Equities in Canada’s largest centre rose on Tuesday as higher commodity prices helped energy and mining shares lead the market higher.
The S&P/TSX Composite Index came off their highs of the day, but stayed afloat 35.16 points to pause for lunch hour at 15,763.48
The Canadian dollar strengthened 0.37 cents to 80.01 cents U.S.
Saudi Arabia has cut November allocations by 560,000 barrels per day, in line with its commitment to a supply reduction pact led by the Organization of the Petroleum Exporting Countries. In the United States, some production remains offline following Hurricane Nate, lending additional support.
Thus, petroleum and gas companies were among the biggest contributors to the index’s gains, including Canadian Natural Resources which climbed 1.5% to $41.73, and Encana Corp, which advanced 2% to $14.37.
Kirkland Lake Gold Inc jumped 5.6% to $18.43, while Goldcorp was up 1.2% to $16.865.
The financial services sector, which accounts for about a third of the index’s weight, added strength. Manulife Financial Corp rose 0.9% to $25.65.
On the down side, Ritchie Bros Auctioneers fell 6.4% to $34.82 after several analysts cut their price targets on the company after it published its September auction metrics, which were lower than expected.
Online retail platform Shopify Inc extended its slide, which began last week after short seller Citron Research made critical comments about the company. Shopify shares fell 3.5% at $118.62.
On matters economic, Statistics Canada reported Canadian municipalities issued $7.5 billion worth of building permits in August, down 5.5% from July. This was the second consecutive monthly decrease.
Despite these declines, says the agency, the year-to-date value of building permits is up 8.7% compared with the same period in 2016.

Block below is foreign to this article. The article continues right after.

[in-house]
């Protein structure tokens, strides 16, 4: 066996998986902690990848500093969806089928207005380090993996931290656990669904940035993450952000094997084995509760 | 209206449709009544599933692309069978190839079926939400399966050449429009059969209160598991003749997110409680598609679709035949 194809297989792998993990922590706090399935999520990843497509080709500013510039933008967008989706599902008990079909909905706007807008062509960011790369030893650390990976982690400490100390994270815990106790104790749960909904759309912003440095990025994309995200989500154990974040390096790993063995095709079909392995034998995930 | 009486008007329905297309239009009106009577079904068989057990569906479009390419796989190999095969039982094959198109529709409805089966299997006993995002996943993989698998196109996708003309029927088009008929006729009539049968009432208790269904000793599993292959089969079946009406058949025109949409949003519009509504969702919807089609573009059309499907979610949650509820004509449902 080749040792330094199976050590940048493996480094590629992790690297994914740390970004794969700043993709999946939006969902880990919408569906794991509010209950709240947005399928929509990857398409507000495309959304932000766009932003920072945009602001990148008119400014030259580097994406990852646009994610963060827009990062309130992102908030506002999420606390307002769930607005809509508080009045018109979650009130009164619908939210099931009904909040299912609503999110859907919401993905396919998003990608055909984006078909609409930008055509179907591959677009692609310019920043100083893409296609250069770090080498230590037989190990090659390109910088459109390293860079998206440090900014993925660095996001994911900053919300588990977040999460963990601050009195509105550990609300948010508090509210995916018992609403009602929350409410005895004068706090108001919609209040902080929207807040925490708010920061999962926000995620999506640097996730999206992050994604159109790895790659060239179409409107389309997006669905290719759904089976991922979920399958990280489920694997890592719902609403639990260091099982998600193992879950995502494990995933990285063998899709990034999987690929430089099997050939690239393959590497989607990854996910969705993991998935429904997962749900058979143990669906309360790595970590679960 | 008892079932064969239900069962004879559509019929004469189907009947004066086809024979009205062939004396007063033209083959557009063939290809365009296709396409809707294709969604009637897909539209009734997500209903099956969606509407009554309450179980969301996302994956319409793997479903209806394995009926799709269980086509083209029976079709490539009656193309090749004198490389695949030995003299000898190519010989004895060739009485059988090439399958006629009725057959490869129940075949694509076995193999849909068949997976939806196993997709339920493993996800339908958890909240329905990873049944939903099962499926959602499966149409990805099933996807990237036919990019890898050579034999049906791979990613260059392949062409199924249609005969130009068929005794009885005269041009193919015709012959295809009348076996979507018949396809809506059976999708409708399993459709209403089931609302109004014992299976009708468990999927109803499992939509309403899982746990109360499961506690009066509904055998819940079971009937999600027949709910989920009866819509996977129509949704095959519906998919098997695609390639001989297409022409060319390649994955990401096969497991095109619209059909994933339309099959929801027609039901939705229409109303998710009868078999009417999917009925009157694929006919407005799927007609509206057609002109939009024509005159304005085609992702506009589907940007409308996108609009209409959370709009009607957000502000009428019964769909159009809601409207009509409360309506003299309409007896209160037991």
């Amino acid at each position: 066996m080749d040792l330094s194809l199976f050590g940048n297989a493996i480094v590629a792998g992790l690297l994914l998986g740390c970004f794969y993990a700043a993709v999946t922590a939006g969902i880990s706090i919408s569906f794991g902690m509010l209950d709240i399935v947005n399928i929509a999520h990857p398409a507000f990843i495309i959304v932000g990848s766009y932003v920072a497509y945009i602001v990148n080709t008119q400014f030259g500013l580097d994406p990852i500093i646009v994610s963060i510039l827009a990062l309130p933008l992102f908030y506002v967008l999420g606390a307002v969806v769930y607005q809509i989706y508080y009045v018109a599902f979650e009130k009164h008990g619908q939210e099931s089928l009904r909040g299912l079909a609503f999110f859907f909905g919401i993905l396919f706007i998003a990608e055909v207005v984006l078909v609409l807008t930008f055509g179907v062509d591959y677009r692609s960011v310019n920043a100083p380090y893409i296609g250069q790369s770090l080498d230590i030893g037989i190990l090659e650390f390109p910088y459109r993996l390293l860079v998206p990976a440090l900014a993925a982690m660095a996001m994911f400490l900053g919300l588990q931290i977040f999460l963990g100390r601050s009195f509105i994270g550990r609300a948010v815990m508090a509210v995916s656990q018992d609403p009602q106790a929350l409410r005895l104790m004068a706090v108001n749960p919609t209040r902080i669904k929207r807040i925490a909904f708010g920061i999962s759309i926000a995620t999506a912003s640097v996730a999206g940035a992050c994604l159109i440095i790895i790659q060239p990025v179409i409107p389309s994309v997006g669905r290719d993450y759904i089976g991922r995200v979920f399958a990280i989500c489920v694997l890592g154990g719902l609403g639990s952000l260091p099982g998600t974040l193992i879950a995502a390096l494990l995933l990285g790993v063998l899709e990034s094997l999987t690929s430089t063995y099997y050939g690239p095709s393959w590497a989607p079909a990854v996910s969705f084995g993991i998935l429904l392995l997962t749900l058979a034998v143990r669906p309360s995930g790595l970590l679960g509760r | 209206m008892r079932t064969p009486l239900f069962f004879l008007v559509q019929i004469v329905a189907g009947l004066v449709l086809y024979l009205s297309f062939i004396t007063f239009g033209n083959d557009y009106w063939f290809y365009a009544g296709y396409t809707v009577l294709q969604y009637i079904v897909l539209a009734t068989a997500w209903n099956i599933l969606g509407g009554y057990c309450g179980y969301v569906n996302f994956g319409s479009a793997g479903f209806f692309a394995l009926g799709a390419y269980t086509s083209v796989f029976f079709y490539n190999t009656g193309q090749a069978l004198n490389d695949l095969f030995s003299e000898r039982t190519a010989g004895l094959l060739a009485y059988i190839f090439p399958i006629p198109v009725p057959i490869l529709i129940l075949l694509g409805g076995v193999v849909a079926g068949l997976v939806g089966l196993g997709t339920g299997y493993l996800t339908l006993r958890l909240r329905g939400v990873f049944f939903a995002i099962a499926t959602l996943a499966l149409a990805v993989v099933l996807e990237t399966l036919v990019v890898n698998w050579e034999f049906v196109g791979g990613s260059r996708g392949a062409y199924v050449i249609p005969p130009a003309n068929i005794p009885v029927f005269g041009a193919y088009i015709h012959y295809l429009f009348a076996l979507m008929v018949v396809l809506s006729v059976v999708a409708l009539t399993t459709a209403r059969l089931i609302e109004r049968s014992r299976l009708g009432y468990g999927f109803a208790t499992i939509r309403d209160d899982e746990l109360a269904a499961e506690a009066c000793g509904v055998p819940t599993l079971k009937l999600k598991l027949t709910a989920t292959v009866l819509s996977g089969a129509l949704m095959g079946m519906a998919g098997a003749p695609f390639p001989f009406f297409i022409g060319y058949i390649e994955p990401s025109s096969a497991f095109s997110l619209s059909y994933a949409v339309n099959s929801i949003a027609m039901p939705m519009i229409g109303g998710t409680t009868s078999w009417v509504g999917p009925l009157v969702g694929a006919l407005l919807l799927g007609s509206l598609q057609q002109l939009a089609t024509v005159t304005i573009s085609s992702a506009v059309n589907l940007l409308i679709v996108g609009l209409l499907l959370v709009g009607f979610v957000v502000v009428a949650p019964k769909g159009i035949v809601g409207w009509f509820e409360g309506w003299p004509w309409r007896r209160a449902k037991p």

Elsewhere, Canada Mortgage and Housing Corporation revealed the trend in housing starts was 214,821 units in September, compared to 220,573 units in August.
The TSX Venture Exchange gained 3.07 points to move into noon hour at 790.82.
All but three of the 12 TSX subgroups reached noon in the green, with energy gushing 0.7%, health-care improving 0.6%, while utilities moved higher 0.4%.
The three laggards were information technology, down 0.6%, consumer discretionary stocks, off 0.2%, consumer staples, sliding 0.1%.
U.S. stocks rose to record highs after Wal-Mart announced a large buyback and Honeywell said it was splitting into two. Pfizer also contemplated a spin-off as Corporate America looked for ways to keep investors happy and keep this eight-year bull market going.
The Dow Jones Industrials took on 32.18 points to 22,793.25, an all-time peak. Wal-Mart contributed the most to the gains.
The S&P 500 gained 1.09 points to 2,545.82, with consumer staples among the best-performing sectors. The index also notched a record intraday high.
The NASDAQ dove 15.01 points from Friday’s record high to 6,564.95
Retail giant Wal-Mart announced a $20-billion U.S. buyback before the bell and reiterated its earnings outlook for the current fiscal year. The company also said it plans to add 1,000 online grocery pickup locations at its U.S. stores in fiscal 2019. The news sent the Dow component more than 4% higher.
Pfizer, another Dow component, said Tuesday it was thinking about selling or spinning off its consumer health-care business, which generates $3.4 billion U.S. in annual sales. Pfizer's stock rose approximately 0.5%.
Meanwhile, Honeywell announced it plans to spin off its Home Products and Transportation Systems businesses into two separate public companies by the end of next year.
BlackRock, the largest asset manager in the world, is set to report third-quarter earnings and revenue Wednesday before the bell. Big banks such as Citigroup, JPMorgan Chase, Bank of America and Wells Fargo are scheduled to report later this week.
S&P 500 third-quarter earnings are expected to grow 4% on a year-over-year basis
Elsewhere, Procter & Gamble shares pulled back 2% after shareholders voted against adding Trian's Nelson Peltz to its board of directors.
This round of corporate news comes as most major companies get set to release their quarterly results.
Prices for the benchmark 10-year Treasury note gained ground, raising yields to 2.33% from Monday’s 2.37%. Treasury prices and yields move in opposite directions.
Oil prices gained $1.36 a barrel to $50.94 U.S.
Gold prices gained $9.20 to $1,294.20 U.S. an ounce